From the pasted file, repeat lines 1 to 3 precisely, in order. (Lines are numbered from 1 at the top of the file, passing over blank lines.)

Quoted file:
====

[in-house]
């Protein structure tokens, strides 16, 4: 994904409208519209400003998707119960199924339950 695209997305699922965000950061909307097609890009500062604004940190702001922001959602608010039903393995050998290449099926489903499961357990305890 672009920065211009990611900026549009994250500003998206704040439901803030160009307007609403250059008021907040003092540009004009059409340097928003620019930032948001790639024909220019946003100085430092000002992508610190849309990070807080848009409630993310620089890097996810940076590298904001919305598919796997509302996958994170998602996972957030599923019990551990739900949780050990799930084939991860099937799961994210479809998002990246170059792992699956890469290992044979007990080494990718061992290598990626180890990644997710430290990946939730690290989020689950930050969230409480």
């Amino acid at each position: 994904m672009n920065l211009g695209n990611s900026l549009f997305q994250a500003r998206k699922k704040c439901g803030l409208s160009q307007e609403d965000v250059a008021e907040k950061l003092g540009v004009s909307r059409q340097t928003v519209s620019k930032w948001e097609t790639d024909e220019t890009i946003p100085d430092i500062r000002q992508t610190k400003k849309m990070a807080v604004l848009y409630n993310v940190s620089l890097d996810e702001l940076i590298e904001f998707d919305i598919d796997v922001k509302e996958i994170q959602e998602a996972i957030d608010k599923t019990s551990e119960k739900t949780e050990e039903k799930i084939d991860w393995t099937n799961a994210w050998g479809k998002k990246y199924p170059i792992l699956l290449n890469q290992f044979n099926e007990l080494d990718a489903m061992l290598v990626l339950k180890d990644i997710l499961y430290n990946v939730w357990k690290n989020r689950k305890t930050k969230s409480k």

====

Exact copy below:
[in-house]
């Protein structure tokens, strides 16, 4: 994904409208519209400003998707119960199924339950 695209997305699922965000950061909307097609890009500062604004940190702001922001959602608010039903393995050998290449099926489903499961357990305890 672009920065211009990611900026549009994250500003998206704040439901803030160009307007609403250059008021907040003092540009004009059409340097928003620019930032948001790639024909220019946003100085430092000002992508610190849309990070807080848009409630993310620089890097996810940076590298904001919305598919796997509302996958994170998602996972957030599923019990551990739900949780050990799930084939991860099937799961994210479809998002990246170059792992699956890469290992044979007990080494990718061992290598990626180890990644997710430290990946939730690290989020689950930050969230409480």
């Amino acid at each position: 994904m672009n920065l211009g695209n990611s900026l549009f997305q994250a500003r998206k699922k704040c439901g803030l409208s160009q307007e609403d965000v250059a008021e907040k950061l003092g540009v004009s909307r059409q340097t928003v519209s620019k930032w948001e097609t790639d024909e220019t890009i946003p100085d430092i500062r000002q992508t610190k400003k849309m990070a807080v604004l848009y409630n993310v940190s620089l890097d996810e702001l940076i590298e904001f998707d919305i598919d796997v922001k509302e996958i994170q959602e998602a996972i957030d608010k599923t019990s551990e119960k739900t949780e050990e039903k799930i084939d991860w393995t099937n799961a994210w050998g479809k998002k990246y199924p170059i792992l699956l290449n890469q290992f044979n099926e007990l080494d990718a489903m061992l290598v990626l339950k180890d990644i997710l499961y430290n990946v939730w357990k690290n989020r689950k305890t930050k969230s409480k």